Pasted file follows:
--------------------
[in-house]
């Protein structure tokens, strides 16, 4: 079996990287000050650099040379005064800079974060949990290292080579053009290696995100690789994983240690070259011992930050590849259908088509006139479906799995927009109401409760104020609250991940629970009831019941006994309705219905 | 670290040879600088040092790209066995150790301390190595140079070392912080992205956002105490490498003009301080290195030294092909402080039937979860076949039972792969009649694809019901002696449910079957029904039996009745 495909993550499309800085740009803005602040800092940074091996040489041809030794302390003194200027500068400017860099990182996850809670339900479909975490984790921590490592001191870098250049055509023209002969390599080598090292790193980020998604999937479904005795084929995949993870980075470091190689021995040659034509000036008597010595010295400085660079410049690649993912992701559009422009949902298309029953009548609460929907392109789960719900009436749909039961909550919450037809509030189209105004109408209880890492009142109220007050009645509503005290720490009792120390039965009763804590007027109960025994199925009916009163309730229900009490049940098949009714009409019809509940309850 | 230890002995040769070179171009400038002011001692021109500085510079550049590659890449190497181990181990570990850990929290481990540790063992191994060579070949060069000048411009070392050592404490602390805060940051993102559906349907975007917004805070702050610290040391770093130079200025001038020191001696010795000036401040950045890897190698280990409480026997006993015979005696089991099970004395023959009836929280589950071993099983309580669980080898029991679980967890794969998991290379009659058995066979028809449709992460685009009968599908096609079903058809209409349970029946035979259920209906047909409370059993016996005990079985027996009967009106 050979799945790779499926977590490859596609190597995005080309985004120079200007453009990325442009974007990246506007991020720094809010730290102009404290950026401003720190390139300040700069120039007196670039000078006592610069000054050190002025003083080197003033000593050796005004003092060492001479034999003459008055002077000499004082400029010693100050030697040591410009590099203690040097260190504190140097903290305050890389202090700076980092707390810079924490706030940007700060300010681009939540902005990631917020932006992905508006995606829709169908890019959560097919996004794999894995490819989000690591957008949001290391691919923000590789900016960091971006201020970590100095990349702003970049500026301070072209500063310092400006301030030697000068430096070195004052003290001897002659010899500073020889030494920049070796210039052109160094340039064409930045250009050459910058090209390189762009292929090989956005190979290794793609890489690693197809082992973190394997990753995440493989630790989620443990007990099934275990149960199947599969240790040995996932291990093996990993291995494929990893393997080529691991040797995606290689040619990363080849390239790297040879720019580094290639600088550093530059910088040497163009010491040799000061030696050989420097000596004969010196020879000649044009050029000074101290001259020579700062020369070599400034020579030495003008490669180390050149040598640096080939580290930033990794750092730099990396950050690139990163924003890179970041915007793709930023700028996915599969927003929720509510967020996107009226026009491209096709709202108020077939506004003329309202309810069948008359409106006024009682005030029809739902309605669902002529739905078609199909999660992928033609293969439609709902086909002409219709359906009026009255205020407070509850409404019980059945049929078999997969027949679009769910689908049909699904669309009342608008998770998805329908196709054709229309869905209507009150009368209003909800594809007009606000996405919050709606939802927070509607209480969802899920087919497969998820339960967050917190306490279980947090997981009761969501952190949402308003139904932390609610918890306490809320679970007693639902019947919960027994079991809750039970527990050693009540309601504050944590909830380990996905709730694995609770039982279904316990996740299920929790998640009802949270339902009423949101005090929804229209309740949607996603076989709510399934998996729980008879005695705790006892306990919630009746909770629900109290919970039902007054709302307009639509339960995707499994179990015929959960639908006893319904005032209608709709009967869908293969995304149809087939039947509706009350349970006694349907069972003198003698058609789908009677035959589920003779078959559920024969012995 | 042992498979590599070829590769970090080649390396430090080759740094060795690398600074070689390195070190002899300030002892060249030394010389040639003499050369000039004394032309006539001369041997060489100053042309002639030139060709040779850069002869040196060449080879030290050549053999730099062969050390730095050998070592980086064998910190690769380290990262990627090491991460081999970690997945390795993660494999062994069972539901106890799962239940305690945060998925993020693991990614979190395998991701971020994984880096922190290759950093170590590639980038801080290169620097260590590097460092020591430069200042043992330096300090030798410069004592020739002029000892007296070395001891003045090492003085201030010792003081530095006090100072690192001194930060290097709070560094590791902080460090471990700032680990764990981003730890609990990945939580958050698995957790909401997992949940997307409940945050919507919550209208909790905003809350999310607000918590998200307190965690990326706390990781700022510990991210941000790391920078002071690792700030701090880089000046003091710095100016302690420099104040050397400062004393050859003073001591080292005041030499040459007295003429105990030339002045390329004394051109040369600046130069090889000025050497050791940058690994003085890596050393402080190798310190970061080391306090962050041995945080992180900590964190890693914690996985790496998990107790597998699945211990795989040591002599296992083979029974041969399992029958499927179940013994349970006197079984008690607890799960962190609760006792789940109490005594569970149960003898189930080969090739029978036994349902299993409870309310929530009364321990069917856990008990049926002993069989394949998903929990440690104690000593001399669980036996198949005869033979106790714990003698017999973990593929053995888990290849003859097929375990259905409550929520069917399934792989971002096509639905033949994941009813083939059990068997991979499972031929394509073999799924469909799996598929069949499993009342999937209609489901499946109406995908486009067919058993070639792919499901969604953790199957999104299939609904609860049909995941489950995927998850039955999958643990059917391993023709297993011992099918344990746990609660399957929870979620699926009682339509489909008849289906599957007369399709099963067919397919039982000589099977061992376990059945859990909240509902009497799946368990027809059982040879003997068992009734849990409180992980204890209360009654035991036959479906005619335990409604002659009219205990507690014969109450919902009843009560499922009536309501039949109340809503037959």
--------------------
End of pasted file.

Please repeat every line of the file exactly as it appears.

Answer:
[in-house]
């Protein structure tokens, strides 16, 4: 079996990287000050650099040379005064800079974060949990290292080579053009290696995100690789994983240690070259011992930050590849259908088509006139479906799995927009109401409760104020609250991940629970009831019941006994309705219905 | 670290040879600088040092790209066995150790301390190595140079070392912080992205956002105490490498003009301080290195030294092909402080039937979860076949039972792969009649694809019901002696449910079957029904039996009745 495909993550499309800085740009803005602040800092940074091996040489041809030794302390003194200027500068400017860099990182996850809670339900479909975490984790921590490592001191870098250049055509023209002969390599080598090292790193980020998604999937479904005795084929995949993870980075470091190689021995040659034509000036008597010595010295400085660079410049690649993912992701559009422009949902298309029953009548609460929907392109789960719900009436749909039961909550919450037809509030189209105004109408209880890492009142109220007050009645509503005290720490009792120390039965009763804590007027109960025994199925009916009163309730229900009490049940098949009714009409019809509940309850 | 230890002995040769070179171009400038002011001692021109500085510079550049590659890449190497181990181990570990850990929290481990540790063992191994060579070949060069000048411009070392050592404490602390805060940051993102559906349907975007917004805070702050610290040391770093130079200025001038020191001696010795000036401040950045890897190698280990409480026997006993015979005696089991099970004395023959009836929280589950071993099983309580669980080898029991679980967890794969998991290379009659058995066979028809449709992460685009009968599908096609079903058809209409349970029946035979259920209906047909409370059993016996005990079985027996009967009106 050979799945790779499926977590490859596609190597995005080309985004120079200007453009990325442009974007990246506007991020720094809010730290102009404290950026401003720190390139300040700069120039007196670039000078006592610069000054050190002025003083080197003033000593050796005004003092060492001479034999003459008055002077000499004082400029010693100050030697040591410009590099203690040097260190504190140097903290305050890389202090700076980092707390810079924490706030940007700060300010681009939540902005990631917020932006992905508006995606829709169908890019959560097919996004794999894995490819989000690591957008949001290391691919923000590789900016960091971006201020970590100095990349702003970049500026301070072209500063310092400006301030030697000068430096070195004052003290001897002659010899500073020889030494920049070796210039052109160094340039064409930045250009050459910058090209390189762009292929090989956005190979290794793609890489690693197809082992973190394997990753995440493989630790989620443990007990099934275990149960199947599969240790040995996932291990093996990993291995494929990893393997080529691991040797995606290689040619990363080849390239790297040879720019580094290639600088550093530059910088040497163009010491040799000061030696050989420097000596004969010196020879000649044009050029000074101290001259020579700062020369070599400034020579030495003008490669180390050149040598640096080939580290930033990794750092730099990396950050690139990163924003890179970041915007793709930023700028996915599969927003929720509510967020996107009226026009491209096709709202108020077939506004003329309202309810069948008359409106006024009682005030029809739902309605669902002529739905078609199909999660992928033609293969439609709902086909002409219709359906009026009255205020407070509850409404019980059945049929078999997969027949679009769910689908049909699904669309009342608008998770998805329908196709054709229309869905209507009150009368209003909800594809007009606000996405919050709606939802927070509607209480969802899920087919497969998820339960967050917190306490279980947090997981009761969501952190949402308003139904932390609610918890306490809320679970007693639902019947919960027994079991809750039970527990050693009540309601504050944590909830380990996905709730694995609770039982279904316990996740299920929790998640009802949270339902009423949101005090929804229209309740949607996603076989709510399934998996729980008879005695705790006892306990919630009746909770629900109290919970039902007054709302307009639509339960995707499994179990015929959960639908006893319904005032209608709709009967869908293969995304149809087939039947509706009350349970006694349907069972003198003698058609789908009677035959589920003779078959559920024969012995 | 042992498979590599070829590769970090080649390396430090080759740094060795690398600074070689390195070190002899300030002892060249030394010389040639003499050369000039004394032309006539001369041997060489100053042309002639030139060709040779850069002869040196060449080879030290050549053999730099062969050390730095050998070592980086064998910190690769380290990262990627090491991460081999970690997945390795993660494999062994069972539901106890799962239940305690945060998925993020693991990614979190395998991701971020994984880096922190290759950093170590590639980038801080290169620097260590590097460092020591430069200042043992330096300090030798410069004592020739002029000892007296070395001891003045090492003085201030010792003081530095006090100072690192001194930060290097709070560094590791902080460090471990700032680990764990981003730890609990990945939580958050698995957790909401997992949940997307409940945050919507919550209208909790905003809350999310607000918590998200307190965690990326706390990781700022510990991210941000790391920078002071690792700030701090880089000046003091710095100016302690420099104040050397400062004393050859003073001591080292005041030499040459007295003429105990030339002045390329004394051109040369600046130069090889000025050497050791940058690994003085890596050393402080190798310190970061080391306090962050041995945080992180900590964190890693914690996985790496998990107790597998699945211990795989040591002599296992083979029974041969399992029958499927179940013994349970006197079984008690607890799960962190609760006792789940109490005594569970149960003898189930080969090739029978036994349902299993409870309310929530009364321990069917856990008990049926002993069989394949998903929990440690104690000593001399669980036996198949005869033979106790714990003698017999973990593929053995888990290849003859097929375990259905409550929520069917399934792989971002096509639905033949994941009813083939059990068997991979499972031929394509073999799924469909799996598929069949499993009342999937209609489901499946109406995908486009067919058993070639792919499901969604953790199957999104299939609904609860049909995941489950995927998850039955999958643990059917391993023709297993011992099918344990746990609660399957929870979620699926009682339509489909008849289906599957007369399709099963067919397919039982000589099977061992376990059945859990909240509902009497799946368990027809059982040879003997068992009734849990409180992980204890209360009654035991036959479906005619335990409604002659009219205990507690014969109450919902009843009560499922009536309501039949109340809503037959």